The Preeminence of Prudence

Washington forgives many things, from Oval Office indiscretions to executive abuses. But neither laughter nor defeat makes the pardonable cut, and George H.W. Bush has endured both, in each case for precisely the quality that most commends him: prudence. It has consequently taken more than two decades since his departure from the White House in 1993,…

Another Step Toward Neutral Principles in Campaign Regulation

This week the Supreme Court heard argument in Williams-Yulee v. The Florida Bar. The case is the sixth campaign finance…

More on Bias in the Implementation of Sexual Assault Laws

Via Eugene Volokh, I came upon this article in the American Prospect by feminist advocate and retired federal judge Nancy…

From the Blog

Mike Rappaport
University of San Diego School of Law

More on Bias in the Implementation of Sexual Assault Laws

Via Eugene Volokh, I came upon this article in the American Prospect by feminist advocate…

The Declaration of Independence and the U.S. Constitution

What is the relationship between these documents, especially for interpreting the Constitution?  There are several…

More on Extremist and Moderate Muslims

The comments on my prior post on extremist and moderate Muslims led me to believe that more…

John O. McGinnis
Northwestern University School of Law

Another Step Toward Neutral Principles in Campaign Regulation

This week the Supreme Court heard argument in Williams-Yulee v. The Florida Bar. The case…

Old Complaints about New Technology

In this Sunday’s New York Times Book Review Leon Wieseltier has polemicized against the digital…

Tradition, Technology, and Change in Downton Abbey

Many critics have chalked up the craze for Downton Abbey to nostalgia for a time…

Michael S. Greve
George Mason School of Law

DOJ’s Reply Brief in King: They’re under Water and They Know It

I haven’t had much time to parse the government’s reply brief in King v. Burwell.…

Reforming the Administrative State Is a Game of Inches

The oral argument transcript in Armstrong v. Exceptional Child Center—subject of my preceding post —is…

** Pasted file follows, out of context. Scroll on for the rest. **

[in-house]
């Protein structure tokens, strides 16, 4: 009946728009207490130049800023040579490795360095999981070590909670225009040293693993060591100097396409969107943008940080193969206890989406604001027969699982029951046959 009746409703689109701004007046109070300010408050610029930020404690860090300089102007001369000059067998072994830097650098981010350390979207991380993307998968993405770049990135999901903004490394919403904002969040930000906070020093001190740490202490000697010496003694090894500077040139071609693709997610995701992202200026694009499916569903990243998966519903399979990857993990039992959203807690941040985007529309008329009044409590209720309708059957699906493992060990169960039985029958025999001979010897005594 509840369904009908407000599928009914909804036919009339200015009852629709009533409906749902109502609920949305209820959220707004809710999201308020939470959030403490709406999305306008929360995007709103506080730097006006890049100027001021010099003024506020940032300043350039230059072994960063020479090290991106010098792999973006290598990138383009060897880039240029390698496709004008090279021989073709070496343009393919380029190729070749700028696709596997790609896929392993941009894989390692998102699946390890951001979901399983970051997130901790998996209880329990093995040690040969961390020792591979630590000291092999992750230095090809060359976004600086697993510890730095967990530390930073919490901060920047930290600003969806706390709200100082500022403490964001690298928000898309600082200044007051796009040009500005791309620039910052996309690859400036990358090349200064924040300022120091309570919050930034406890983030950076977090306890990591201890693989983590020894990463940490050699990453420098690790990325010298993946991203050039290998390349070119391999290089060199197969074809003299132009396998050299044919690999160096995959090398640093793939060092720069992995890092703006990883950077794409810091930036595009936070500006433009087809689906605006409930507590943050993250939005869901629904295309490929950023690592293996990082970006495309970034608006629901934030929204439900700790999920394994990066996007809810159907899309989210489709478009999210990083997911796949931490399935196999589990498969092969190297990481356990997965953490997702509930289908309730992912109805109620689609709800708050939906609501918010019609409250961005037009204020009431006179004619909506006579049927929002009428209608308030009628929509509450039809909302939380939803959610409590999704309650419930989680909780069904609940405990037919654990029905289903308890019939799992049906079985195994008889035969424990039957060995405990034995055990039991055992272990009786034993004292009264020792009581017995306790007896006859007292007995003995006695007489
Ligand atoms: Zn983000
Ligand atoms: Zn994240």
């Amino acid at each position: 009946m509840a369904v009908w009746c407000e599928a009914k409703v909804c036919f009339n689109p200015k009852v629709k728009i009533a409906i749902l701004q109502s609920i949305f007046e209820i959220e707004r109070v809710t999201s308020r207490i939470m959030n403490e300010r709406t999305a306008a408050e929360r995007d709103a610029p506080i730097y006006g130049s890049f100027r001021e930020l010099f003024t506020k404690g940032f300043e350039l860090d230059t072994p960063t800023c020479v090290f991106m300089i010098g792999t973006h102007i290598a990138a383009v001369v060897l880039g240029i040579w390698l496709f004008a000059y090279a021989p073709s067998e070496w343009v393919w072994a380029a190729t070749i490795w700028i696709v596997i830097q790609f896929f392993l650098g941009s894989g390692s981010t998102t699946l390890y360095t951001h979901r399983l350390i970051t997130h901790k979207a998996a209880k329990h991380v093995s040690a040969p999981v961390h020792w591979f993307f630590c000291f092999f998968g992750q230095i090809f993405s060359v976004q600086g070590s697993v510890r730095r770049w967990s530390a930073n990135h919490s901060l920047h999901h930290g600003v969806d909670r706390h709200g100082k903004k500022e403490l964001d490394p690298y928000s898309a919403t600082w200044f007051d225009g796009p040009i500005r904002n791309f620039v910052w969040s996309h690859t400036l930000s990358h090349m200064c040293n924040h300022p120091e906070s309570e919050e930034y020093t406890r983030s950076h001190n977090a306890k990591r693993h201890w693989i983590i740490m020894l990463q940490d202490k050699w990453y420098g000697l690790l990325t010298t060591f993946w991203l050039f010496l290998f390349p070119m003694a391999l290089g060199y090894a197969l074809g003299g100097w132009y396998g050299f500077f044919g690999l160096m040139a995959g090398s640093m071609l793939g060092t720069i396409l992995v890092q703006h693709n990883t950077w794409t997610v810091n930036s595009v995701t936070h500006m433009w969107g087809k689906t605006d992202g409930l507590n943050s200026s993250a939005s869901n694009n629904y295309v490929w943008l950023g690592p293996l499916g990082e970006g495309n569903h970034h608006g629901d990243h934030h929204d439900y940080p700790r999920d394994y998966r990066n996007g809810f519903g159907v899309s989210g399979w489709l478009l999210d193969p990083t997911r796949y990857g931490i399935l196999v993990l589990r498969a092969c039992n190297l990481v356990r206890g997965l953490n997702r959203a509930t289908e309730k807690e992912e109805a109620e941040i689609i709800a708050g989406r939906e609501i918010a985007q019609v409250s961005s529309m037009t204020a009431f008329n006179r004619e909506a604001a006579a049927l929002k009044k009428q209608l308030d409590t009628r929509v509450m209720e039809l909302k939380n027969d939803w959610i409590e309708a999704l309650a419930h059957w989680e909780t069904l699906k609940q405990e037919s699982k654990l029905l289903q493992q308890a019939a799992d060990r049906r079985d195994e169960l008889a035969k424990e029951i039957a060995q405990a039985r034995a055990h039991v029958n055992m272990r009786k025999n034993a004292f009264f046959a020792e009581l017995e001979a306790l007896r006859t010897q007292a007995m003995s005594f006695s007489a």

Chamber of Commerce Defends Rentseekers United

Today (Tuesday, January 20) the Supreme Court is hearing arguments in Armstrong v. Exceptional Child…

Liberty Law Forum

Gregory Peck Dies at 87

Where Did the Noble Lawyer Go?: Looking for Cicero in the Boardroom or on the Billboard

Marcus Tullius Cicero, born to a little-known family of Rome’s minor nobility, rose to become the Republic’s great defender, chief conciliator, and enduring interpreter of its laws. His murder for opposing the tyranny of Mark Antony and Octavian, or Caesar Augustus, and the clarity of his writings on the law and republican ideals of Rome…

Read More

Responses

Teaching the Law’s Moral Purposes

I am an admirer of Steve Sheppard and of his scholarship. His book on the ethical obligations of lawyers is not just as a reminder of the necessity for lawyers to comply with lawyerly standards. More than formal compliance with the canons of ethics is needed today.[1] Serious consideration of the true moral purposes of…

Read More

Wherefore Art Thou Cicero?

With “Where did the Noble Lawyer Go?: Looking for Cicero in the Boardroom and on the Billboard,” Professor Stephen Sheppard has provided us with a provocative, as one expects from the editor of the three-volume Selected Works of Sir Edward Coke,[1] rumination on the decline of the legal profession. He contrasts the lawyer of today…

Read More

Cicero, Demythologized and Disenchanted, and Still a Voice Worth Heeding

I am fascinated with Stephen Sheppard's essay on Cicero and the modern American lawyer.  In a sense, he is calling me back to those ideals I held so dear as an entering one-L a long time ago. Cicero, it is not too strong to say this, is one of the reasons I went to law school.…

Read More